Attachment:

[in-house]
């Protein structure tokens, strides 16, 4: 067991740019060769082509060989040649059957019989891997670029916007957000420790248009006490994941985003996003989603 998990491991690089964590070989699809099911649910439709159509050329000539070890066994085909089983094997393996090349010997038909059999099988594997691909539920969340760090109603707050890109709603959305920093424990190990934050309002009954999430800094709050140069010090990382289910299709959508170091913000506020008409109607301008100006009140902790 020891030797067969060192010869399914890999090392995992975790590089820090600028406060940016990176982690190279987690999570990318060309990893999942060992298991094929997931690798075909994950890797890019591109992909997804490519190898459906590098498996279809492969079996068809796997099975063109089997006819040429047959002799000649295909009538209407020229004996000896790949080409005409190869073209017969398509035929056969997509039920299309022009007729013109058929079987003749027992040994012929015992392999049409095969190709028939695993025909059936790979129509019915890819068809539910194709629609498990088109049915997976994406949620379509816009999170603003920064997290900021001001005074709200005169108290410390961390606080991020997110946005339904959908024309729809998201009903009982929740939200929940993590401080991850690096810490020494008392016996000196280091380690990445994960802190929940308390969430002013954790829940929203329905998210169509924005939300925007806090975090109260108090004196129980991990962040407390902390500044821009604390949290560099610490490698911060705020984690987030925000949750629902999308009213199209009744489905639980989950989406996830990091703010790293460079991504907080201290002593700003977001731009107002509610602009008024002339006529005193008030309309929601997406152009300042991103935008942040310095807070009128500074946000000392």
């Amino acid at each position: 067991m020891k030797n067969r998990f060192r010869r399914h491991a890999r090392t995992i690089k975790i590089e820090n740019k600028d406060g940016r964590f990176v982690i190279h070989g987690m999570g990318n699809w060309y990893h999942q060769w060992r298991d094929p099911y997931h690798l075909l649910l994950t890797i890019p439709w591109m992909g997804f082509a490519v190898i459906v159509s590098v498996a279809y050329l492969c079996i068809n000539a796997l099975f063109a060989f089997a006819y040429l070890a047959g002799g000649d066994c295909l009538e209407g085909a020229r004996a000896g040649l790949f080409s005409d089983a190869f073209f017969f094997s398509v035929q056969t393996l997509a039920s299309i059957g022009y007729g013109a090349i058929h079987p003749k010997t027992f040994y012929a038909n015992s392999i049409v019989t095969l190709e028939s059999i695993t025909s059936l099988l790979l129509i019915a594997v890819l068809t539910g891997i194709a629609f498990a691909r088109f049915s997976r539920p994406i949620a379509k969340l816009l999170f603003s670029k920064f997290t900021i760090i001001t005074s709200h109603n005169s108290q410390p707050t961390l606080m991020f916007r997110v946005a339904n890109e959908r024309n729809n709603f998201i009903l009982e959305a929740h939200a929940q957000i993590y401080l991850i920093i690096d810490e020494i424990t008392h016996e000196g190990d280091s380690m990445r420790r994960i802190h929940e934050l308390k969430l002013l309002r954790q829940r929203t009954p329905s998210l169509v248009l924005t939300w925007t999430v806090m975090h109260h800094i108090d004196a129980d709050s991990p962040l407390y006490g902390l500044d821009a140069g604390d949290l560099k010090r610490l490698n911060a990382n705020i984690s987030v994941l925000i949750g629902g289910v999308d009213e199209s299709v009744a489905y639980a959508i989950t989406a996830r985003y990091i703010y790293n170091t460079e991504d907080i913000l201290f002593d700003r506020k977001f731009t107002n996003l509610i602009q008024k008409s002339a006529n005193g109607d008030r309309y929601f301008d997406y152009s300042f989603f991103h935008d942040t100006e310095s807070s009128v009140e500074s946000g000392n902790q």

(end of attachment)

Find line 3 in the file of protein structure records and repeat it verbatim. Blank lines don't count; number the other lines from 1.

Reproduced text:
């Amino acid at each position: 067991m020891k030797n067969r998990f060192r010869r399914h491991a890999r090392t995992i690089k975790i590089e820090n740019k600028d406060g940016r964590f990176v982690i190279h070989g987690m999570g990318n699809w060309y990893h999942q060769w060992r298991d094929p099911y997931h690798l075909l649910l994950t890797i890019p439709w591109m992909g997804f082509a490519v190898i459906v159509s590098v498996a279809y050329l492969c079996i068809n000539a796997l099975f063109a060989f089997a006819y040429l070890a047959g002799g000649d066994c295909l009538e209407g085909a020229r004996a000896g040649l790949f080409s005409d089983a190869f073209f017969f094997s398509v035929q056969t393996l997509a039920s299309i059957g022009y007729g013109a090349i058929h079987p003749k010997t027992f040994y012929a038909n015992s392999i049409v019989t095969l190709e028939s059999i695993t025909s059936l099988l790979l129509i019915a594997v890819l068809t539910g891997i194709a629609f498990a691909r088109f049915s997976r539920p994406i949620a379509k969340l816009l999170f603003s670029k920064f997290t900021i760090i001001t005074s709200h109603n005169s108290q410390p707050t961390l606080m991020f916007r997110v946005a339904n890109e959908r024309n729809n709603f998201i009903l009982e959305a929740h939200a929940q957000i993590y401080l991850i920093i690096d810490e020494i424990t008392h016996e000196g190990d280091s380690m990445r420790r994960i802190h929940e934050l308390k969430l002013l309002r954790q829940r929203t009954p329905s998210l169509v248009l924005t939300w925007t999430v806090m975090h109260h800094i108090d004196a129980d709050s991990p962040l407390y006490g902390l500044d821009a140069g604390d949290l560099k010090r610490l490698n911060a990382n705020i984690s987030v994941l925000i949750g629902g289910v999308d009213e199209s299709v009744a489905y639980a959508i989950t989406a996830r985003y990091i703010y790293n170091t460079e991504d907080i913000l201290f002593d700003r506020k977001f731009t107002n996003l509610i602009q008024k008409s002339a006529n005193g109607d008030r309309y929601f301008d997406y152009s300042f989603f991103h935008d942040t100006e310095s807070s009128v009140e500074s946000g000392n902790q």